I had the idea of writing that blog post, just after I have received an unexpected phone call this evening at my in-laws’ place, and it made me so furious that a fight even happened between me and my husband, but finally ending with an understanding from my husband.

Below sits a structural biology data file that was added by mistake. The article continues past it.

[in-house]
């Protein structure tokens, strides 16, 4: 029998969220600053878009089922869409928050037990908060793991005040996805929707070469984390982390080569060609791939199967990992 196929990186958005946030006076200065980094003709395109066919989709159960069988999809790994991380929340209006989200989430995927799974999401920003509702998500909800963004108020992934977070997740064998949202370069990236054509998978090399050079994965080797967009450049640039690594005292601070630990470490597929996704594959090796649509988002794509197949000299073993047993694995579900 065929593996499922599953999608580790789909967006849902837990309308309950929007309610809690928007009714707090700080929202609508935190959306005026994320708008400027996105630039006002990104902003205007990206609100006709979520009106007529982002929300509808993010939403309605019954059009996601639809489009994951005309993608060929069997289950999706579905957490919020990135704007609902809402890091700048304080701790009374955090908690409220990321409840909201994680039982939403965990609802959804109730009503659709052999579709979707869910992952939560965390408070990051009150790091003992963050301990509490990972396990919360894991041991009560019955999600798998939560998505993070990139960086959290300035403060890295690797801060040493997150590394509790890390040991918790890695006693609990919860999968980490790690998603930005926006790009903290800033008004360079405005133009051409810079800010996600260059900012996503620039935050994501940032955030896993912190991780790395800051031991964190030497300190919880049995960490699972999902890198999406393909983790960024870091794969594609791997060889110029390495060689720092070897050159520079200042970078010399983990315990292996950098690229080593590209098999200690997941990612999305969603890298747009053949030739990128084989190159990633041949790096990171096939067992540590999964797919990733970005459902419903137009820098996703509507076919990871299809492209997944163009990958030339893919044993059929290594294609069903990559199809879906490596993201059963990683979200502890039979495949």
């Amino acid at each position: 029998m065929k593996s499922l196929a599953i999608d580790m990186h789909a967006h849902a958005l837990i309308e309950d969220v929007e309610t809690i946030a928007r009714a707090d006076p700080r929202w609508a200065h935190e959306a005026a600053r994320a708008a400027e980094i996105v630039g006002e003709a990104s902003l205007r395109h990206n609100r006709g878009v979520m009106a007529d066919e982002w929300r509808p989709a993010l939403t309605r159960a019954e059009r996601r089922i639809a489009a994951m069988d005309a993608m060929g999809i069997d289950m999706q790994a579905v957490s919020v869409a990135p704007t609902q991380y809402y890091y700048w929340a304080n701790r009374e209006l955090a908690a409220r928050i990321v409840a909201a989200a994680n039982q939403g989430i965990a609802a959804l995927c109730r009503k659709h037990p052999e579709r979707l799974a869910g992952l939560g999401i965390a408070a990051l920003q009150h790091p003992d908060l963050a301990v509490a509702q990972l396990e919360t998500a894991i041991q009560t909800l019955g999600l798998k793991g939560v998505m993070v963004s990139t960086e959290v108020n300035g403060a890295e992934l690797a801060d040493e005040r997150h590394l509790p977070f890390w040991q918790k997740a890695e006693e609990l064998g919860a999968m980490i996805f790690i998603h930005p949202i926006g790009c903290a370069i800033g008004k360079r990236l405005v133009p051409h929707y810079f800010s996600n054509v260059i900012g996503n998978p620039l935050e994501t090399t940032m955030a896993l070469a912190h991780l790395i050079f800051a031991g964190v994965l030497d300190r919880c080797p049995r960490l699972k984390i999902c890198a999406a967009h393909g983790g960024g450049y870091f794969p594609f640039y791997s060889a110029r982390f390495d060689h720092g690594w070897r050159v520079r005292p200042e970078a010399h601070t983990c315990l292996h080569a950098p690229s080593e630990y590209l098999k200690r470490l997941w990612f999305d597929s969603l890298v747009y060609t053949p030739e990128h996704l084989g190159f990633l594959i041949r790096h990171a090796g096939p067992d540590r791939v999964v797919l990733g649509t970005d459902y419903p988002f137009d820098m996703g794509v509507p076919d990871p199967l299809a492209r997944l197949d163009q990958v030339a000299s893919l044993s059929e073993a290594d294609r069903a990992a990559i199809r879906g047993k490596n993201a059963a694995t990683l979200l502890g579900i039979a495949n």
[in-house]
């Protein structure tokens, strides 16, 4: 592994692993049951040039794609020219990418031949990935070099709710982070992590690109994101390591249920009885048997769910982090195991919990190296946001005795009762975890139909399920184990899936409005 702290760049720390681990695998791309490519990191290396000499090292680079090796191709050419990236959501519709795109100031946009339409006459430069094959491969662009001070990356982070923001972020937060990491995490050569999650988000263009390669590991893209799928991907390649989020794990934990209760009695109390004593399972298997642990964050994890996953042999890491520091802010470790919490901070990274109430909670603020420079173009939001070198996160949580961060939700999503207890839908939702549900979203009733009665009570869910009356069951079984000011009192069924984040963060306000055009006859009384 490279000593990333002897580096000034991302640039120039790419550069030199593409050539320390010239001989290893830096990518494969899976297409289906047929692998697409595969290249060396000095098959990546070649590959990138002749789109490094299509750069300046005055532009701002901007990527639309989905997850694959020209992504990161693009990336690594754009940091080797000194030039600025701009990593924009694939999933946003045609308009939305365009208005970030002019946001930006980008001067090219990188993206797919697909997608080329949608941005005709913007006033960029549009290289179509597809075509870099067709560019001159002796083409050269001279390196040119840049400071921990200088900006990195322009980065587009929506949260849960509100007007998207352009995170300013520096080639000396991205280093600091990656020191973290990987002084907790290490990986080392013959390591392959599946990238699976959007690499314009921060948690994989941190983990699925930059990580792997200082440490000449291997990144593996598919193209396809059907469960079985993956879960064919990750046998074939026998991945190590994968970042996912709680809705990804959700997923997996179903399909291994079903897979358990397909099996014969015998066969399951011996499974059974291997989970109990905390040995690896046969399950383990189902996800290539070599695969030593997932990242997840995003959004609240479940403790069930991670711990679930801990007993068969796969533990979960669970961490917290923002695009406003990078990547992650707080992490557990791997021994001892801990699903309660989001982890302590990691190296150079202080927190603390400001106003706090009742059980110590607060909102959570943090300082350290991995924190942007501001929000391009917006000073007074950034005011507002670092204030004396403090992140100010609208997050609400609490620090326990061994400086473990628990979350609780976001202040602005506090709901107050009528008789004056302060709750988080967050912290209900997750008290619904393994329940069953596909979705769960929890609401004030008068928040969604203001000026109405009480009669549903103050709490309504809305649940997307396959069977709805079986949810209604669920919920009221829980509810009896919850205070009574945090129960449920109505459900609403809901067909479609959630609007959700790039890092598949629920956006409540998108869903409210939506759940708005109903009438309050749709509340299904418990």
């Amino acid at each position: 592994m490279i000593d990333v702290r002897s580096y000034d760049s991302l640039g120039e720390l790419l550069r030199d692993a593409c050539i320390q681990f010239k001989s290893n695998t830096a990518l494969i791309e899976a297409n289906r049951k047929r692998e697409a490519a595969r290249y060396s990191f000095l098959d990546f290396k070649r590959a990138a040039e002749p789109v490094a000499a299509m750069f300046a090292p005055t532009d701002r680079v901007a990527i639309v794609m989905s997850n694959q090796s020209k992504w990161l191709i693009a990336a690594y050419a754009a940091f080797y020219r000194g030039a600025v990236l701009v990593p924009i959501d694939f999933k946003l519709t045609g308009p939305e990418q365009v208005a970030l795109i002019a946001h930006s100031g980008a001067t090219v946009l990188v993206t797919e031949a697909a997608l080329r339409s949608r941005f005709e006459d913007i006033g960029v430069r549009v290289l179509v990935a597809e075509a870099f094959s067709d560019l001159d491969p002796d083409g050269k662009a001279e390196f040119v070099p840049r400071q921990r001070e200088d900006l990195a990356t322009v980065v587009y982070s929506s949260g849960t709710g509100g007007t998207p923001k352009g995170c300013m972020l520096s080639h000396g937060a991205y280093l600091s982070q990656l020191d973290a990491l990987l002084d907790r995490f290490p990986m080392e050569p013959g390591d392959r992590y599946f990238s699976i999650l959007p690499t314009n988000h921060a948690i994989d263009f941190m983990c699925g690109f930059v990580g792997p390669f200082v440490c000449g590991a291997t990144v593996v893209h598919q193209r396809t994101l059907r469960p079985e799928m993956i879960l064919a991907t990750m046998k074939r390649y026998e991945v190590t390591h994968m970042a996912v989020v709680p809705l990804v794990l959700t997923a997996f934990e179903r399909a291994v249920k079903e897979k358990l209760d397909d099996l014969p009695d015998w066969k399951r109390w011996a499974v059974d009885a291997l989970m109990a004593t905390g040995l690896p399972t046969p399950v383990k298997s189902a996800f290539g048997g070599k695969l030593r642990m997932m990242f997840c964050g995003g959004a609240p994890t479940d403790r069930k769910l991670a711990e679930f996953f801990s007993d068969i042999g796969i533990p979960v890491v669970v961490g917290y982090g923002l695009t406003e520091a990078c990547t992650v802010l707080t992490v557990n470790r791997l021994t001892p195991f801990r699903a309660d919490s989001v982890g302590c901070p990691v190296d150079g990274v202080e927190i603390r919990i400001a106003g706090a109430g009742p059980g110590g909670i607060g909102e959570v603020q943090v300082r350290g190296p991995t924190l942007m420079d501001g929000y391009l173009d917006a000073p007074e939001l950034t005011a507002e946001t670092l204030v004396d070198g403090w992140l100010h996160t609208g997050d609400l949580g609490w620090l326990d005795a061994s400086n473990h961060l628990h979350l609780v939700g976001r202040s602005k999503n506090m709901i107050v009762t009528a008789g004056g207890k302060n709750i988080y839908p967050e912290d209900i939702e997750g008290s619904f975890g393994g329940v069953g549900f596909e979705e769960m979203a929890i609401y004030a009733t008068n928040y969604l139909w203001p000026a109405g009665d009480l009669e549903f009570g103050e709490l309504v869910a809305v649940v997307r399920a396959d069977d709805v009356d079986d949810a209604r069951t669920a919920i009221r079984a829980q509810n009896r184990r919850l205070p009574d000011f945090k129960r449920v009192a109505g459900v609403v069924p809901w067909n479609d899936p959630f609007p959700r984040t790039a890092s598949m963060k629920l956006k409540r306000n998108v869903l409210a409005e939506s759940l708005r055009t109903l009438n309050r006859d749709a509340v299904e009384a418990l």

Like every 2nd of January, at my in-laws’ place in Mauritius, my father-in-law organizes a big lunch reuniting all his brothers, sisters-in-law, my mother-in-law, his sons, daughters-in-law, nephews, nieces and grandchildren within the commemoration of the New Year. As we had the opportunity to come to Mauritius to celebrate the New Year with them for one week, we had a wonderful dinner organized in a very good atmosphere, even though the children, ie my nephew and my son, were messing around here and there as kids 🙂 After dinner though, the phone rang and I picked up the phone, thinking that it was my husband’s brother who was calling to inform that he arrived safely at home, since he always calls when he reaches home safely. Instead of him, it was a female voice which seemed to be familiar to me but for which I wasn’t sure myself, and I came to know that it was my cousin’s wife’s voice, an insane and hypocrite woman I really dislike, since she gossiped a lot against me and my husband with a lot of people in the family and is reputed to be a troublemaker and a disrespectful person. She thought first it was my mother-in-law who picked up the phone, but then she came to know that it was me, whom she mentioned as “D….’s wife!” It made me extremely angry when she called me as “D…’s wife” (NB: D is the initial letter of my husband’s first name), since we know each other since I was 7 years old and since she knows very well that we are sisters-in-law and that her husband and I are cousins. She suddenly treated me as a stranger instead of a family member, and this partly thanks to the gossips my mother made against my in-laws and even against myself when some serious conflicts between my parents and my in-laws arose exactly 11 years ago, in year 2007 on a 2nd January evening during the annual New Year dinner! I didn’t hesitate to talk to her very brutally in presence of my husband and of my mother-in-law and put that asshole back at her place, since I didn’t appreciate the fact she was treating me as a stranger, as she knows me very well since I was a child, and this was something I interpreted totally as a pure lack of respect towards a family member, even though I am younger than her. My husband and my mother-in-law, instead of supporting me, reproached me for my brutality against her since it’s the New Year, instead of understanding the way she disrespected me and treated me as a total stranger. But after a tough explanation, at least my husband understood the situation though it was very hard to understand it first for him.